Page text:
What could Microsoft do with the world's largest video game physics company? A lot

Halo 5: Guardians

Physics are a pretty important part of your favorite video games. Right next to graphics and gameplay, they're one of the most crucial components in a successful title. Any time you've ever bumped in a wall in a game, jumped or fell down, you have the physics engine to thank.

With that in mind, you'll find it interesting to know that Microsoft has just purchased the largest physics engine company in the world, Havok, from hardware purveyor Intel. Why is this a big deal? The software, which you might recall from the mere two-second flash of a logo at the start of most games, has been used on over 600 titles in the past decade, including first-party games from Sony and Nintendo.

The sale, which went through today, could potentially spell negotiating trouble ahead for the makers of the PS4 and Wii U, as well as other third-party development studios that will now have to turn to the Redmond-based company for licensing the software. Though, fortunately, it seems unlikely that Microsoft will hassle the other companies.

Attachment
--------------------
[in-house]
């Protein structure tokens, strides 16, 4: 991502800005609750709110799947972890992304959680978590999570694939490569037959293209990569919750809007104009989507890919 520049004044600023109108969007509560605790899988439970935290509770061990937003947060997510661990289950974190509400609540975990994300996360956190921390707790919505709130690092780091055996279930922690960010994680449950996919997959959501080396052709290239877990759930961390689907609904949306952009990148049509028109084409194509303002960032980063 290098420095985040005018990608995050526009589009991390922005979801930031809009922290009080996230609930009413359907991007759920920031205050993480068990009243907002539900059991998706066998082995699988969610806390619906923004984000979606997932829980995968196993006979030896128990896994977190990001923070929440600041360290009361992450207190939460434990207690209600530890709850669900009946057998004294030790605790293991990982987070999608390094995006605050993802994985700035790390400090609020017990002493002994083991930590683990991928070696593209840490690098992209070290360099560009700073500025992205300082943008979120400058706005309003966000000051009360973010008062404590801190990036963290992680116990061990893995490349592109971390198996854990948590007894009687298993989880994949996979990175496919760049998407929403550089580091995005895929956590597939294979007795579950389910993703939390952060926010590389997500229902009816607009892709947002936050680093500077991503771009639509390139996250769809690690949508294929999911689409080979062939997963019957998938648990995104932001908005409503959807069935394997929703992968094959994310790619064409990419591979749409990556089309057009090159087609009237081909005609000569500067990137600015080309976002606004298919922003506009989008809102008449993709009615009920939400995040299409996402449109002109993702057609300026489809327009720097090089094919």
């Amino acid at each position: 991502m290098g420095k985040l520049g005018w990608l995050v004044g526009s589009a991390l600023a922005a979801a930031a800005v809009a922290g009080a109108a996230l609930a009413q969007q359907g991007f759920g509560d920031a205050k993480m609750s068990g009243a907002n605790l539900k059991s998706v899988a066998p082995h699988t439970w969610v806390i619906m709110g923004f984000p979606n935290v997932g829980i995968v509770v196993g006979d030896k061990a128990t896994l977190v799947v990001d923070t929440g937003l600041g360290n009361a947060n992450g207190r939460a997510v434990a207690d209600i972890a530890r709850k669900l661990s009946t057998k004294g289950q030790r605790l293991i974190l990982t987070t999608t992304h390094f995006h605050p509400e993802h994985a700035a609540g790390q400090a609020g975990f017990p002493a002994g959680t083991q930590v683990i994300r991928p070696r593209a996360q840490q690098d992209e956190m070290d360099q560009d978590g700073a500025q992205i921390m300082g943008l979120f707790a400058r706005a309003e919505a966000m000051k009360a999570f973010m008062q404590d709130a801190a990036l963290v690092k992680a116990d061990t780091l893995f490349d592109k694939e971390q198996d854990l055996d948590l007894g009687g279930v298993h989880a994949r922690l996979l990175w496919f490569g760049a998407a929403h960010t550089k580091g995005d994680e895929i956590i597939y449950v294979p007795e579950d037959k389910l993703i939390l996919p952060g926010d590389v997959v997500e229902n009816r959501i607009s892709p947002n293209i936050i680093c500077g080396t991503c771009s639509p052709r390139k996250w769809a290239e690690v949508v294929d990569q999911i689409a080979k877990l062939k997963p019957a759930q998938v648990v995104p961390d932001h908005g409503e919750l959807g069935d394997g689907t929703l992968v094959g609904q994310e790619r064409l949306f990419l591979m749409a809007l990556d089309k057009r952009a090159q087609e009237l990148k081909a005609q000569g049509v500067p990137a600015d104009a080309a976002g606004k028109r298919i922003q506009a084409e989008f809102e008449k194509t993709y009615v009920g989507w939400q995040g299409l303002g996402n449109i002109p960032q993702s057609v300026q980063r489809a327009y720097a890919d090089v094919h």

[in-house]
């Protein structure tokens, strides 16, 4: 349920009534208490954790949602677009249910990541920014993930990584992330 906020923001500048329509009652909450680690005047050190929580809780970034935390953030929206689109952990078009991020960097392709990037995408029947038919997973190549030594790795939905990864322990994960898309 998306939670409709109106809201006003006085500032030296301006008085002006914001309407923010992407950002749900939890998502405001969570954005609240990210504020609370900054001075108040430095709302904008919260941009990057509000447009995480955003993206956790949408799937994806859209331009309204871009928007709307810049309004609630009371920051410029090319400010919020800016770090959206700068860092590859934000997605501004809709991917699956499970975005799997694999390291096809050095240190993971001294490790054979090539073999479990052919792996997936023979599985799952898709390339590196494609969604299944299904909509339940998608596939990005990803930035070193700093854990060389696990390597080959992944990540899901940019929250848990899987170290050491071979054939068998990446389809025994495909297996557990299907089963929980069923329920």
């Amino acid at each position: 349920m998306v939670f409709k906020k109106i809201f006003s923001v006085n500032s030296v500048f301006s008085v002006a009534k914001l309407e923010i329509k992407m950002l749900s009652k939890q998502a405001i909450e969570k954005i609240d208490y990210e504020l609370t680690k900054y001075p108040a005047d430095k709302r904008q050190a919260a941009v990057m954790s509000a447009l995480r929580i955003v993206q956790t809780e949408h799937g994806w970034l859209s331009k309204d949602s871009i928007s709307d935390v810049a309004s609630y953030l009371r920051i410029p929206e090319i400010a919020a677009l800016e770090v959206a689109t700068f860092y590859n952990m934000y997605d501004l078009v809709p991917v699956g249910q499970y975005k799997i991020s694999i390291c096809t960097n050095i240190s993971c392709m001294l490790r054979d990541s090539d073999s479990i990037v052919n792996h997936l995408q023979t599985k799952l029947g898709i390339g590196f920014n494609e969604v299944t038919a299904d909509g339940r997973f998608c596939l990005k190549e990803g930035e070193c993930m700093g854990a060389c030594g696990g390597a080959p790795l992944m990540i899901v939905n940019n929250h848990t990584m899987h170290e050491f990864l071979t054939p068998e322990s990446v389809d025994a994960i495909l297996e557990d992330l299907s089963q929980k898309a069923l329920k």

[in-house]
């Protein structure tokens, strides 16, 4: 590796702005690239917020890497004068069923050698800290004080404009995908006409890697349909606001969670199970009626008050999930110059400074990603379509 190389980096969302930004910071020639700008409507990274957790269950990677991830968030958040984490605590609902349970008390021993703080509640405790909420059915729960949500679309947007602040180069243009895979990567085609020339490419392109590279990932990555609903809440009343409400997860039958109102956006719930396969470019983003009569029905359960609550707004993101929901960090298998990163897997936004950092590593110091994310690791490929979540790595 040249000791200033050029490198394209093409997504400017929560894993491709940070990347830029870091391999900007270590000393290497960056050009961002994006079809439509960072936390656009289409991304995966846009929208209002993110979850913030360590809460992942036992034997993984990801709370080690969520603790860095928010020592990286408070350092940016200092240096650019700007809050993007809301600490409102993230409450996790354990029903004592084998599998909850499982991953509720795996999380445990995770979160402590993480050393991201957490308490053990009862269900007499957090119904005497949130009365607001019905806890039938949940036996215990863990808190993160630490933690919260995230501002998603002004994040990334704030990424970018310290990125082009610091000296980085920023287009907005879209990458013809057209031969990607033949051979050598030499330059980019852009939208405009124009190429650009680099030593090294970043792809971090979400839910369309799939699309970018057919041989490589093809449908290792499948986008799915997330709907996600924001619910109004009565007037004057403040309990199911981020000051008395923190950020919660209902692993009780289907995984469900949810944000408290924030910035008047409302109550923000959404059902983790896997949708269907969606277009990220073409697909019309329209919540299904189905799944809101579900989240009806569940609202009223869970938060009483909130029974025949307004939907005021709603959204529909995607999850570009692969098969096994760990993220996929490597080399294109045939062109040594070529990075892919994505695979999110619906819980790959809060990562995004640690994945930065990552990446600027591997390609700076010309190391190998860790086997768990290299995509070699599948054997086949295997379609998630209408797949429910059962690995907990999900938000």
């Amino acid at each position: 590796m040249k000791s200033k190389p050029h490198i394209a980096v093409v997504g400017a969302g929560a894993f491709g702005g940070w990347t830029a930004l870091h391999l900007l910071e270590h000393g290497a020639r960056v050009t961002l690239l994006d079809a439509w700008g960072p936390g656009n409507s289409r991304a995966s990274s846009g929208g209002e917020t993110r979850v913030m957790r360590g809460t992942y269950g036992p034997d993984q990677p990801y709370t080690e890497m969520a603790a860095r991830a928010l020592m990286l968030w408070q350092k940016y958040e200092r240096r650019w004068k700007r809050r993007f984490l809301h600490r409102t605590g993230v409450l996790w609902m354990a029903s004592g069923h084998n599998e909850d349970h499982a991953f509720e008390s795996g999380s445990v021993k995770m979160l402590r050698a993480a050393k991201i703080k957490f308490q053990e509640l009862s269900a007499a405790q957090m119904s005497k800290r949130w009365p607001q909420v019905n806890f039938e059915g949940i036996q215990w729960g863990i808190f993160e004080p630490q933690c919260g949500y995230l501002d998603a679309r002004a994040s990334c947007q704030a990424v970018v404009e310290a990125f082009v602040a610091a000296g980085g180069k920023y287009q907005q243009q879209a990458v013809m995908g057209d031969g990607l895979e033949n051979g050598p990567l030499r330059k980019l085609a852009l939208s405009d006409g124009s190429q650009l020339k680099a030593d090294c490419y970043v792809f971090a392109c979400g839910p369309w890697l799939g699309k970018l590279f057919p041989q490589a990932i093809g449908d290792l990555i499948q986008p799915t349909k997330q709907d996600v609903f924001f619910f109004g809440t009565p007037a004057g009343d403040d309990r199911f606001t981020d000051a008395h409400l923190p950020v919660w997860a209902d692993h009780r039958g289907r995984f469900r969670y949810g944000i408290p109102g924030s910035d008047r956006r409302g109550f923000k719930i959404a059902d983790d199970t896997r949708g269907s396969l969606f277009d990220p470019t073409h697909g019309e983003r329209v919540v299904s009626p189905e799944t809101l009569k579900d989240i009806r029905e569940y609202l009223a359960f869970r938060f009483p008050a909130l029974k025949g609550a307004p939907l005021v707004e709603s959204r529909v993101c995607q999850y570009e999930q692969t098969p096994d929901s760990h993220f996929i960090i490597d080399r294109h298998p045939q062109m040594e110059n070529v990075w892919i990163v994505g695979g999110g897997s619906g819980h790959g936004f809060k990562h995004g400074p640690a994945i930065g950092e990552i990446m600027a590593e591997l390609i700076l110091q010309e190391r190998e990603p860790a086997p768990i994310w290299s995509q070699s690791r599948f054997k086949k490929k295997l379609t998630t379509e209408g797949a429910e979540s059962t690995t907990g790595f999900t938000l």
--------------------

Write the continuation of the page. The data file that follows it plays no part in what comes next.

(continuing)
In a statement sent to IGN, Microsoft stated "We will continue to license Havok's technology to the broad AAA games industry. This also means that we will continue to license Havok's technology to run across various game consoles including Sony and Nintendo."

One possible analysis of the situation is that Microsoft bought the company in order to reduce the licensing cost of its titles, as well as use the branch of the business to generate more revenue.

The Havok team will join Microsoft's growing suite of development tools including Visual Studio, DirectX 12 and Microsoft Azure.

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Nick Pino

Nick Pino is Managing Editor, TV and AV for TechRadar's sister site, Tom's Guide. Previously, he was the Senior Editor of Home Entertainment at TechRadar, covering TVs, headphones, speakers, video games, VR and streaming devices. He's also written for GamesRadar+, Official Xbox Magazine, PC Gamer and other outlets over the last decade, and he has a degree in computer science he's not using if anyone wants it.